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Photography Assistant: Ryan Kobane Golf Clothes, Golf Shoes & Golf Equipment provided by - Callaway Golf Suit Jacket, Dress Shirt & Dress Pants provided by - Eredi Pisano’ USA INC Furniture provided by – Broadway Office Furniture T.O. Show Images - VH1 Alzheimer Event Images – Alzheimer’s Association Football Images - Buffalo Bills Media Relations Department

50 December 48 December 2009 2009

After 14 years of being misunderstood by teammates, fans and the general public, Terrell Owens sits down and opens up to the one person who knows him best—himself. The Green Magazine

By Laurence Bass III P hotography by M yko P hotography Inc. December December2009 2009 49 51


nxious production assistants line the corridor leading to the green rooms of the Wendy Williams Show. Every five minutes, one is told by a producer to ensure that the scheduled guests are prepared for their ten-minute interview with the nationally syndicated, selfproclaimed “Queen of All Media”. Mike Epps has transformed his green room into a Tuesday morning stand-up routine equipped with the heightened laughter from his entourage. Tanedra Howard runs her cue-carded introduction for Wendy and rehearses the blood-curdling scream that made her one of the mutilated victims in the demented thriller SAW VI. Amidst this juxtaposition of comedy and carnage, a producer quietly interrogates one of the assistants in front of the door of the last green room.

The conversation has nothing to do with the cornucopia of tropical fruit on the coffee table, the gift bag teeming with high-end novelties or the accompanying handwritten thank you note from Williams. It has everything to do with who is not in the room enjoying these spoils. The dialogue becomes louder and then takes a dramatic pause when the television in that very room shows that the Wendy Williams Show is being recorded in front of a live studio 56 February 2010

audience. Finally, after muttering some choice words to herself and her watch, the producer verbalizes what everyone backstage is wondering—“Where’s T.O.?” The highly anticipated arrival of Terrell Owens occurs just as Williams divulges her opinion of Lady Gaga’s “artistic genius” and Susan Boyle’s need for moisturizer. Though he is nearly 45 minutes late, due to Manhattan morning traffic, Owens casually waltzes through the air of tension

“The best thing about being in Buffalo is being a Buffalo Bill,” Owens says. “The fans there are ride or die no matter what. You know fans are passionate when it’s below zero with snow and the stands are still packed. That just shows you the love they have for their city and team.” looming backstage. There is no sign of his bodyguard Pablo guiding Owens through a sea of fans or his publicists Monique and Kita inspecting and deflecting every pair of mascara-brushed eyelashes batted at their client. He is alone. Carrying only his Blackberry and donning that multi-million dollar smile. He has time for a quick preview of questions from the producers followed by a very comedic greeting from the neighboring Epps.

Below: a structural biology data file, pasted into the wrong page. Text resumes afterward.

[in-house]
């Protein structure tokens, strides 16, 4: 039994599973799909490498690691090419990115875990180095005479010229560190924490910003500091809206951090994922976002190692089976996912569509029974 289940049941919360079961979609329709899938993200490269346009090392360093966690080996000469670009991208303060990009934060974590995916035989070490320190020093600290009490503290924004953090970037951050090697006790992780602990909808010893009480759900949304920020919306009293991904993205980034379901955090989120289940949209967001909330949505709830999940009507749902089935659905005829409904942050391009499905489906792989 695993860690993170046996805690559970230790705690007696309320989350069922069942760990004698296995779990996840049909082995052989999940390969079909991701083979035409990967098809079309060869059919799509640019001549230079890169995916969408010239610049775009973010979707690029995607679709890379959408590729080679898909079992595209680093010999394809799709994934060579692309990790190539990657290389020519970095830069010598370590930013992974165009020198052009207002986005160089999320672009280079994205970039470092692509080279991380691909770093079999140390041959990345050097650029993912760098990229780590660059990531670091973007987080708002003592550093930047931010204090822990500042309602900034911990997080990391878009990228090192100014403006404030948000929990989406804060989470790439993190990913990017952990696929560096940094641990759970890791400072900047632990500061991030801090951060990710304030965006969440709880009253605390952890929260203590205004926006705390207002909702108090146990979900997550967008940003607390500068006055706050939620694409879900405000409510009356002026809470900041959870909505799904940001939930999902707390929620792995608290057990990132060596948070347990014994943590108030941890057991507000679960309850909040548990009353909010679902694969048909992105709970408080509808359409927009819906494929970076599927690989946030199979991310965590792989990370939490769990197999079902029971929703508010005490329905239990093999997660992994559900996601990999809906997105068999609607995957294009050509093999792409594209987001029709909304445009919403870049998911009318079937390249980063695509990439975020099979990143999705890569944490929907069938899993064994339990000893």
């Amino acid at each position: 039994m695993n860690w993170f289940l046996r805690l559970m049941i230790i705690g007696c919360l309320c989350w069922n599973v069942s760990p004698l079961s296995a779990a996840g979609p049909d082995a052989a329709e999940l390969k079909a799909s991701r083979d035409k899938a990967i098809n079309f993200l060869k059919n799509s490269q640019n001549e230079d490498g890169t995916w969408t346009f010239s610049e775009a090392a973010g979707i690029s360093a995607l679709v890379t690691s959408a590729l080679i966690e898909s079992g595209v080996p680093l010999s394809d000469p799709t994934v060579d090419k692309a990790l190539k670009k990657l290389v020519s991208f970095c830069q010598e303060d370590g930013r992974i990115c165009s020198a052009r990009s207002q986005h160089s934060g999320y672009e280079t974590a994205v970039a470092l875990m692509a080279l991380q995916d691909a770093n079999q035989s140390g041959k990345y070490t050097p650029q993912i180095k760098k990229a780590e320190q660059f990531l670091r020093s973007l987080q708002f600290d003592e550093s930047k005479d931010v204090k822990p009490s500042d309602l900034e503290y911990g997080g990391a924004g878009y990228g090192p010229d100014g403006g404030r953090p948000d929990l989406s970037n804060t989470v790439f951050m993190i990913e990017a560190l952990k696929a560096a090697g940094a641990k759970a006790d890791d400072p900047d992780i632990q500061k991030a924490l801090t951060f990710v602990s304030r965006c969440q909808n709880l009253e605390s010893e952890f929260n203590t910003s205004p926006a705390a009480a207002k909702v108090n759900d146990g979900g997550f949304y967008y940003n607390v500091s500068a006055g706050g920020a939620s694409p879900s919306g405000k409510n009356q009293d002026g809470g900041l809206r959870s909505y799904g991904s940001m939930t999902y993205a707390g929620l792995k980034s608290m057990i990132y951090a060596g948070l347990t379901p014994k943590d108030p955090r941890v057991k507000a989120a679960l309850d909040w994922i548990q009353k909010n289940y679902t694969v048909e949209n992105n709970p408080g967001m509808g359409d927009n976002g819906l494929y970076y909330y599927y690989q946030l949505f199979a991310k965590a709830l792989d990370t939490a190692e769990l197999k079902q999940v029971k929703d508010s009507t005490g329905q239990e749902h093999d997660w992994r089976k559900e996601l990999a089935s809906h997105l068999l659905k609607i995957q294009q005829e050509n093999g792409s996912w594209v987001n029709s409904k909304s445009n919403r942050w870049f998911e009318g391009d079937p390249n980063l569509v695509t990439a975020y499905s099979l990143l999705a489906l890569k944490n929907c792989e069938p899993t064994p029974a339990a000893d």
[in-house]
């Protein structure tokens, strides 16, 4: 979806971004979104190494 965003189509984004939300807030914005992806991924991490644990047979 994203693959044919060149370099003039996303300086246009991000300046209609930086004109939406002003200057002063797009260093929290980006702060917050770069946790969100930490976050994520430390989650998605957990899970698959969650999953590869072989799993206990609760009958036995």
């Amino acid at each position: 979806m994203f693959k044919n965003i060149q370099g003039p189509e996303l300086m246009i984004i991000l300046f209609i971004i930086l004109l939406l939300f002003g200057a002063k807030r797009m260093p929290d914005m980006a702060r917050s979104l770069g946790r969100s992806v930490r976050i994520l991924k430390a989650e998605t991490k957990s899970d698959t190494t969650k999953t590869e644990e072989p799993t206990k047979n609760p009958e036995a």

“We’re ready for you, Terrell,” a hurried assistant says while beckoning Owens to follow her and leave his Blackberry on the green room’s desk. The show comes back from its commercial break. Wendy Williams finishes clapping along with her audience to the piped-in theme music. Once the music dies down, Williams introduces her first guest in the fashion of the neighborhood girl to whom LL Cool J once alluded—minus the two

pair of bamboo earrings. “Ladies, please welcome the very fawine Terrell Owens!” Upon his entrance, Owens is showered with cheers and catcalls from a mosaic of women. This is not the normal reception given to a football player. The guttural chants and shouts typically coming from out-of-shape, middle-aged men decorated with team face paint—chugging the first of many concession stand beers—are signs of admiration given to most NFL The Green Magazine

superstars. However, for Owens, this new form of appreciation is welcomed. “It’s just a different kind of love that I’ve received besides the football fan base,” Owens says while taking a break from Tweeting to his 231,654 followers via Blackberry. “Seeing all the women in the audience just means that I’ve reached out to a new genre of fans and I’m very appreciative of that. For nearly 14 years, I’ve always tried to explain myself. People February 2010 57

“(From L to R): Terrell Owens, Monique Jackson and Kita Williams.”

58 February 2010

had a platform to tell the real story versus the edited versions of what you see on ESPN highlights.” Both Jackson and Williams are ensuring that Owens’ success eclipses the allotted 15 minutes. Already picked up for a second season, The T.O. Show follows Owens on his day-to-day life away from the field and offers viewers a unique and candid side of the game-breaking wide receiver. As Owens’ expansive persona continues to become highly marketable via reality television, Twitter and revealing billboards,

he is progressively losing ground with a more familiar demographic. Two days before Owens sat on the plush, beige couch and made the usually silvertongued Wendy Williams stumble over her prepared questions, he went head-tohead against the Rex Ryan-orchestrated New York Jets Gang Green Defense. There was no warm, flowery greeting awaiting Owens and his fellow Buffalo Bills in the Week 6 contest at The Meadowlands. Jeers rained down from the hecklers in the nosebleed seats and those behind